‘Displeasure’ amongst royals over Cameron's indyref indiscretion, sources say
Sept. 20, 2019
Royals angry at Cameron over indyref move, sources report
THE QUEEN is seemingly livid with David Cameron, according to sources at Buckingham Palace.
The former prime minister was rebuked in unusually strong language from the Royal Household after he appeared to suggest he had conscripted the monarch to Better Together.
In a startling admission in an interview to publicise his new memoirs, Cameron suggests the monarch intervened in the final weeks of Scotland ’s independence referendum campaign after he turned to the royals for help following the publication of a Sunday Times poll predicting a Yes victory.
Not long after, the Queen made a rare intervention in politics, telling a well-wisher outside Crathie Kirk near her Balmoral estate that she hoped Scotland would “think very carefully about the future”.
The monarch is supposed to remain above the political fray.
At the time, Buckingham Palace played down the remarks saying the Queen “maintains her constitutional impartiality”.
Yesterday, the PA news agency reported that Cameron’s remarks had led to “an amount of displeasure” in Buckingham Palace.
A source quoted by the BBC said “it serves no-one’s interests” for conversations between the prime minister and the Queen to be made public and “it makes it very hard for the relationship to thrive”.
The uncharacteristically robust slap-down suggest the Royals are apoplectic at the Tory’s indiscretion.
The comments come at a tense time for the Queen after Boris Johnson roped her into his Brexit plotting. Her suspension of Parliament , at Number 10’s behest, was ruled unlawful by the Scottish Courts , and is currently being judged in the Supreme Court.
The former prime minister acknowledged he had said “perhaps a little bit too much” about his dealings with the monarch.
He told BBC Radio 4’s Today programme: “I never asked for anything improper to be said or done.”
He added: “I don’t want to say anything more about this, I’m sure some people would think – possibly even me – that I have already said perhaps a little bit too much.”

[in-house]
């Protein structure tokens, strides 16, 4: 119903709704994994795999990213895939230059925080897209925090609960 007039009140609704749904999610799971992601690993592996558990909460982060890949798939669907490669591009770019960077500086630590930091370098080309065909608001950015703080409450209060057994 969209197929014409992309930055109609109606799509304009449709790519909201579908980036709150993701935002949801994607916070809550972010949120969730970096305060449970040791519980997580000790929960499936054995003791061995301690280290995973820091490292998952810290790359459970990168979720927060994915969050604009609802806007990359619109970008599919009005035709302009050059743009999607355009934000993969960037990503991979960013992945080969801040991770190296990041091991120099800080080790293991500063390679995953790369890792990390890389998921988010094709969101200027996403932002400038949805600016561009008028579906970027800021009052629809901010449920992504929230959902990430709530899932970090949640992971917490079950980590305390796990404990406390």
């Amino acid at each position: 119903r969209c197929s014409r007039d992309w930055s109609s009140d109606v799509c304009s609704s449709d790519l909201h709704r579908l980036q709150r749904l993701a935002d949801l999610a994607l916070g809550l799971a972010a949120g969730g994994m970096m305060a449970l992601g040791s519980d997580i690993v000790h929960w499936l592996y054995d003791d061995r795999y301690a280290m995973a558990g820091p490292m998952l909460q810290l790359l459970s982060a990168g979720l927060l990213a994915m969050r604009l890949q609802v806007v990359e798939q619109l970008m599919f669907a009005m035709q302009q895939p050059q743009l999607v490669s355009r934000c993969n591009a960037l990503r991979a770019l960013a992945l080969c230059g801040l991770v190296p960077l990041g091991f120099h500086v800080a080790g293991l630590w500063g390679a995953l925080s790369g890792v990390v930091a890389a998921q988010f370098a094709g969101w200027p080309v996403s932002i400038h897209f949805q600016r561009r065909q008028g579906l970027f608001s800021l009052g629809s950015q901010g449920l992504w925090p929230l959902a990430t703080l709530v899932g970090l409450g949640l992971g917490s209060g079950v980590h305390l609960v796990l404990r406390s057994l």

At First Minister’s Questions in Holyrood , Nicola Sturgeon was asked whether she had concerns over the Queen’s involvement.
She responded: “I think the revelations – if I can call them that – from David Cameron today say more about him than they do about anybody else, and really demonstrate the panic that was in the heart of the UK Government in the run-up to the independence referendum five years ago.”
In an interview to be shown on the BBC, Cameron explained how he had weaponised the Queen: “I remember conversations I had with my private secretary and he had with the Queen’s private secretary and I had with the Queen’s private secretary, not asking for anything that would be in any way improper or unconstitutional, but just a raising of the eyebrow, even, you know, a quarter of an inch, we thought would make a difference.”
Former first minister Alex Salmond said he doubted Cameron’s claims that the Queen’s independence referendum intervention was in response to his “raised eyebrow” request.
He told The National “begging a constitutional monarch to make a political intervention is not only totally improper” but an indication of “how desperate” Cameron was in the final stages of the referendum campaign.
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